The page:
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Weekly Column: Protecting Children

Guest column submitted by U.S. Senator Mike Crapo

America’s children represent our nation’s prospect for a bright and strong future.  They are smart, hopeful, inquisitive and insightful.  It is incumbent upon all of us to do what we can to keep them safe from harm and help them to have opportunities for promising and productive lives.  The fact that many children in our communities are not safe in their homes is far beyond tragic.  Thankfully, Americans across our country work tirelessly to end violence and turn hardship into hope for abuse victims.  Backing these local efforts with needed resources is an essential part of making continued progress in ending abuse. 

This fall, the Senate Committee on the Judiciary, on which I serve, approved S. 2961, Victims of Child Abuse Act Reauthorization Act of 2018, that would reauthorize the Victims of Child Abuse Act (VOCAA) through 2023.  This bipartisan legislation would provide continued support for the coordinated investigation, prosecution and treatment of child abuse.      

First enacted 28 years ago, VOCAA has provided for federal programs to respond to child abuse cases.  Children’s Advocacy Centers (CACs), supported through VOCAA, are a central part of this response.  CACs enable teams, including law enforcement, prosecution, health care, mental health, victim advocate, and protective services professionals, to work together to serve child victims of violent crimes and prosecute abusers.  The bill sponsors report that 2,278 child victims were served through Children’s Advocacy Centers in Idaho in 2017 alone, and they were among the 335,000 child victims served nationwide.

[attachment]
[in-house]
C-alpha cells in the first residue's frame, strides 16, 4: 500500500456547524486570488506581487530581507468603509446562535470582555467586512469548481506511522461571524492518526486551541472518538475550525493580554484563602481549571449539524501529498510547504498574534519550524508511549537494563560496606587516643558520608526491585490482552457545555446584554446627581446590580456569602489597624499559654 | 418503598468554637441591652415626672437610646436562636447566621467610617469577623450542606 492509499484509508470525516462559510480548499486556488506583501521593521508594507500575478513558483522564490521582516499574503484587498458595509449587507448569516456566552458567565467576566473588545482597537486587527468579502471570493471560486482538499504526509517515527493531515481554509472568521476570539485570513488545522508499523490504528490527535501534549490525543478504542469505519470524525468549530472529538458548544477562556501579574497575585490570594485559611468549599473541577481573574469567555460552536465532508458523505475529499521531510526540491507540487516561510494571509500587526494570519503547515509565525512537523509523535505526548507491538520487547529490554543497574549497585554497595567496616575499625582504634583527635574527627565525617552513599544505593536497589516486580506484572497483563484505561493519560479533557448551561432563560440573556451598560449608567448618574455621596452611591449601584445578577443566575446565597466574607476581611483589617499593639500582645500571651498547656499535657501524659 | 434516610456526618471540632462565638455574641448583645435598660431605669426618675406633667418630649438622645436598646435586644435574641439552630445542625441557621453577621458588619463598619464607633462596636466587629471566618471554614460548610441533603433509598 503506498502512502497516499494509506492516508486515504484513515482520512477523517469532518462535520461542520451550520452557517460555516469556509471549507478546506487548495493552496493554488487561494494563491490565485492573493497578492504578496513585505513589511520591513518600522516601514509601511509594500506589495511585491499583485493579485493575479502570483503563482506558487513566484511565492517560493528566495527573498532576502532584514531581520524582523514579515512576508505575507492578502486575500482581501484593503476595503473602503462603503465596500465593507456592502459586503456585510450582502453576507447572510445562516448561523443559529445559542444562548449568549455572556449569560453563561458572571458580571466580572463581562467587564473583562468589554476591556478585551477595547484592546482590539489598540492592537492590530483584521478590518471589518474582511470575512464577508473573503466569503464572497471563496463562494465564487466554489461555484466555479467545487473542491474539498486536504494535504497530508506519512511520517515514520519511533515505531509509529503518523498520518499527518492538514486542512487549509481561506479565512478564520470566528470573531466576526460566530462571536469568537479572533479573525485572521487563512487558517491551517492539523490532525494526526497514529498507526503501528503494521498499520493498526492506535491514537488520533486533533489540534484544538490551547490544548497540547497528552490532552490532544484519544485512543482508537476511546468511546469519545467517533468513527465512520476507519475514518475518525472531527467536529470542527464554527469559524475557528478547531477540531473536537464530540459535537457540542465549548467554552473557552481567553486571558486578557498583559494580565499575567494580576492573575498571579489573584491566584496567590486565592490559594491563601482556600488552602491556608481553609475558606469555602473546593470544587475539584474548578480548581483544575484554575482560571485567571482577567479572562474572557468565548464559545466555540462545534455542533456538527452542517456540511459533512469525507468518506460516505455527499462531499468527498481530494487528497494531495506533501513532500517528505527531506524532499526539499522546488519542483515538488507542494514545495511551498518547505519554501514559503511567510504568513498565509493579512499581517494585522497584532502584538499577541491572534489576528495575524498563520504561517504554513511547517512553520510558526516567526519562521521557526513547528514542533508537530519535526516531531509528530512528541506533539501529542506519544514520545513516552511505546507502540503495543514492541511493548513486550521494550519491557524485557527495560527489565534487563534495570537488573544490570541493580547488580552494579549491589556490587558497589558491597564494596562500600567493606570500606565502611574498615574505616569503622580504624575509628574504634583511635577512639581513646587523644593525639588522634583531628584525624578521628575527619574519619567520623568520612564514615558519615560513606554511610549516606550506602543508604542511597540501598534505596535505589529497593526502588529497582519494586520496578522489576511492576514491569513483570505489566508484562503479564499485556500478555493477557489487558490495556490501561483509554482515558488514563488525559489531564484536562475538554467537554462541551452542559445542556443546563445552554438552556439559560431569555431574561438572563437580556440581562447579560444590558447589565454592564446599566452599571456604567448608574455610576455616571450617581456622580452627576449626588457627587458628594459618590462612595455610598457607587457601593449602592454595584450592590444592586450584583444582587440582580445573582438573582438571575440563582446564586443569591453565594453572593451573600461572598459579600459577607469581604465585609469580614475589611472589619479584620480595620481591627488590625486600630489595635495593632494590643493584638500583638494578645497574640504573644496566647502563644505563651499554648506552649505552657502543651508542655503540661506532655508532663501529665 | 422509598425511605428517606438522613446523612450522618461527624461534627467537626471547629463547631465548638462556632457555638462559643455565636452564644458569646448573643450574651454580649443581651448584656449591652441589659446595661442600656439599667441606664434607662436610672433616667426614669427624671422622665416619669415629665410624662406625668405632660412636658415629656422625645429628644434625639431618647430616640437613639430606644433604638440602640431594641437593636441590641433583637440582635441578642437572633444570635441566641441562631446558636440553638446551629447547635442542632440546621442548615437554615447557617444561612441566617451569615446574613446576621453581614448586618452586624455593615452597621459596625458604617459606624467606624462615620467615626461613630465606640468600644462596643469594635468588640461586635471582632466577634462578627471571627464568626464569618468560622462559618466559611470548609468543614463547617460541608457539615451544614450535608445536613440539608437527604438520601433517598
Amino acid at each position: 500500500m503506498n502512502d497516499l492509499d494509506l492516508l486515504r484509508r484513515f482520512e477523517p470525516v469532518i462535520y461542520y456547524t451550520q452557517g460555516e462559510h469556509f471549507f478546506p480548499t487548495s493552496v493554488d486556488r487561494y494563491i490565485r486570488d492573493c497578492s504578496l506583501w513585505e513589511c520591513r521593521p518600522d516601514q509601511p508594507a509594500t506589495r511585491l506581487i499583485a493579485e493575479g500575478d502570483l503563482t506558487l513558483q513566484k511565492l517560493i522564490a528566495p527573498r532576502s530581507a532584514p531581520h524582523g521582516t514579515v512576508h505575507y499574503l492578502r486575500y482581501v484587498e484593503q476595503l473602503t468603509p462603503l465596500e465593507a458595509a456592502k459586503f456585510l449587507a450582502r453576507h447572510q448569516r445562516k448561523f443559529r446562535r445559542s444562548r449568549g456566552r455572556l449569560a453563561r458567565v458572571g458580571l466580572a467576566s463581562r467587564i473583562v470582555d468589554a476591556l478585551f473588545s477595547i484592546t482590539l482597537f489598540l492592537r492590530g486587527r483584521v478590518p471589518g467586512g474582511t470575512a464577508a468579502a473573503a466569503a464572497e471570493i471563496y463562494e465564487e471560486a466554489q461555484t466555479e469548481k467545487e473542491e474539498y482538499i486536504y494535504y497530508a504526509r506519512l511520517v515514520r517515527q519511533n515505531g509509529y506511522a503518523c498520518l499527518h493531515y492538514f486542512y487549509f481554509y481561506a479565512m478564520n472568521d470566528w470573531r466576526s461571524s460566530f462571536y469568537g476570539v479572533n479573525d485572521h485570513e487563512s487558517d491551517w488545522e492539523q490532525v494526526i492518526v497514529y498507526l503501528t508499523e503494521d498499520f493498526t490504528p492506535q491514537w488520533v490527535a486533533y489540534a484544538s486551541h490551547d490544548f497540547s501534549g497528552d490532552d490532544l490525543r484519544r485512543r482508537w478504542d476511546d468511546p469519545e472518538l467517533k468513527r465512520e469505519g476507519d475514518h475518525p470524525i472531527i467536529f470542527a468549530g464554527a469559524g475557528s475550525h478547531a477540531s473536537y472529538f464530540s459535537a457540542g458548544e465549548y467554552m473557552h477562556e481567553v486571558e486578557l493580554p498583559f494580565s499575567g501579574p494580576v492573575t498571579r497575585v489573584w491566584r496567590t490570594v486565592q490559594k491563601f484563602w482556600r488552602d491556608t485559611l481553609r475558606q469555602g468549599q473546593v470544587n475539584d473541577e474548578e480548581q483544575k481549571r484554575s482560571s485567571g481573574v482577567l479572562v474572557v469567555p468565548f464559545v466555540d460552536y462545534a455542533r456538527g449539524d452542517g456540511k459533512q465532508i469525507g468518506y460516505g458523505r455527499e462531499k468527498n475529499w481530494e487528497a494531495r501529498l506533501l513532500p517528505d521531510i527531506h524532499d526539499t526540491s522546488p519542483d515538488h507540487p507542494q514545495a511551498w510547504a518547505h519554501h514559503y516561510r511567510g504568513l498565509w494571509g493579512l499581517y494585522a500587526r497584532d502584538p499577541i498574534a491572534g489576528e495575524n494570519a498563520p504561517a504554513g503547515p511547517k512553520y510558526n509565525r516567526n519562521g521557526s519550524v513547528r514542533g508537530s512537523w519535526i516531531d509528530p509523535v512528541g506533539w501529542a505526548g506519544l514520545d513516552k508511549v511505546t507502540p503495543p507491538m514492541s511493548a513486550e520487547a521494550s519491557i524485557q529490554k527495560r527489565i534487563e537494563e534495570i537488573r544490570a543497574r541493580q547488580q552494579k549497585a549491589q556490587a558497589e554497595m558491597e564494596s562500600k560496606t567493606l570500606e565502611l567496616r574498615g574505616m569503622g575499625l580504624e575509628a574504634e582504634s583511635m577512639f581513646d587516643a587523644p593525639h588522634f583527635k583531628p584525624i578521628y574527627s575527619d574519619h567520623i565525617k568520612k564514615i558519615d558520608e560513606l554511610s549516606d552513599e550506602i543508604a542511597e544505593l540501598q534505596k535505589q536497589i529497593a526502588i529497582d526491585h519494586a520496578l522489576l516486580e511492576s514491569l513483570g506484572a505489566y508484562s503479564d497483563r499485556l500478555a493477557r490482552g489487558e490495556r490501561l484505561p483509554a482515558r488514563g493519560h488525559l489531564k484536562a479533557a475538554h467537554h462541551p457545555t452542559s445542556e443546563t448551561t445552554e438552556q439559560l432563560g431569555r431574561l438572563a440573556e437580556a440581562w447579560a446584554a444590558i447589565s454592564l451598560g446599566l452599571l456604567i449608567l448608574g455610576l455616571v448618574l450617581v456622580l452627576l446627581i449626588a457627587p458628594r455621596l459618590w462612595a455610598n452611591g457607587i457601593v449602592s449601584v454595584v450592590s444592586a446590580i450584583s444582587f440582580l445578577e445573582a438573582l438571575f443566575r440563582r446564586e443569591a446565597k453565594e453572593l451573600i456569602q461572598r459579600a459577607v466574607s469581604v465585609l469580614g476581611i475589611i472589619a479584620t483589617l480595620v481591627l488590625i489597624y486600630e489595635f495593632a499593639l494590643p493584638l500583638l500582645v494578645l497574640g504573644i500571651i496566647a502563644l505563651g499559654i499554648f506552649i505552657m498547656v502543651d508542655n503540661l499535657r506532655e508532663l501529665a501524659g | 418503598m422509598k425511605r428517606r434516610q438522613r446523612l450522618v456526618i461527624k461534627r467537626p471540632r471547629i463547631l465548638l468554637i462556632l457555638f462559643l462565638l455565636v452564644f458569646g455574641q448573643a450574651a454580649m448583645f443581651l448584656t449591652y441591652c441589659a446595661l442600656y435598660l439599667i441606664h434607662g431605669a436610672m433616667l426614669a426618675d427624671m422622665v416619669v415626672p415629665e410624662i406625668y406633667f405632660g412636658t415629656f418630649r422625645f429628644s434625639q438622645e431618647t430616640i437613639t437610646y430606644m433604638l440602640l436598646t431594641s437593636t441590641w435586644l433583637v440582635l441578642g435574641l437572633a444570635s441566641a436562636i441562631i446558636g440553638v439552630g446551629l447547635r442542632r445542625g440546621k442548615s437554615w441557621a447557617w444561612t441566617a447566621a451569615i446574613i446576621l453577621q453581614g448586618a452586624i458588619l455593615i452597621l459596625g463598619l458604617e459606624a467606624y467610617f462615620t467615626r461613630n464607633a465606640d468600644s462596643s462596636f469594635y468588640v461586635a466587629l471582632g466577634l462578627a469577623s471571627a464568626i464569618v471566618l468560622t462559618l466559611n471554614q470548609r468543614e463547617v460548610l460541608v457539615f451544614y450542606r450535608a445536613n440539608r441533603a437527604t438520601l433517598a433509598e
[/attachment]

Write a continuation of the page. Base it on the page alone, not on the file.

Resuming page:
The Congressional Research Service (CRS) reports that there are nearly 800 CACs located in communities across our nation.  CRS explains that CACs are “intended to coordinate a multidisciplinary response to child abuse . . . in a manner that ensures child abuse victims (and non-offending family members) receive the support services they need and do not experience the investigation of child abuse as an added trauma.”  CRS also reports that based on 2016 numbers, 72.2 percent of children served through CACs were 12 years of age or younger. 

VOCAA has also supported Court Appointed Special Advocates (CASAs), who speak and work on behalf of child victims in court proceedings, and the law has supported the training and technical assistance of judicial and other personnel involved in investigating and prosecuting child abuse cases.

I commend those working to protect and help children in all of our communities.  This work is no doubt heartbreaking, but also motivating continued progress.  Those working to bring healing and hope to troubled and hurting children and families are making a difference in the lives of many throughout Idaho.  I look forward to the enactment of this legislation that puts resources in place for continued support of this greatly valued work to protect children, end abuse and help with recovery. 

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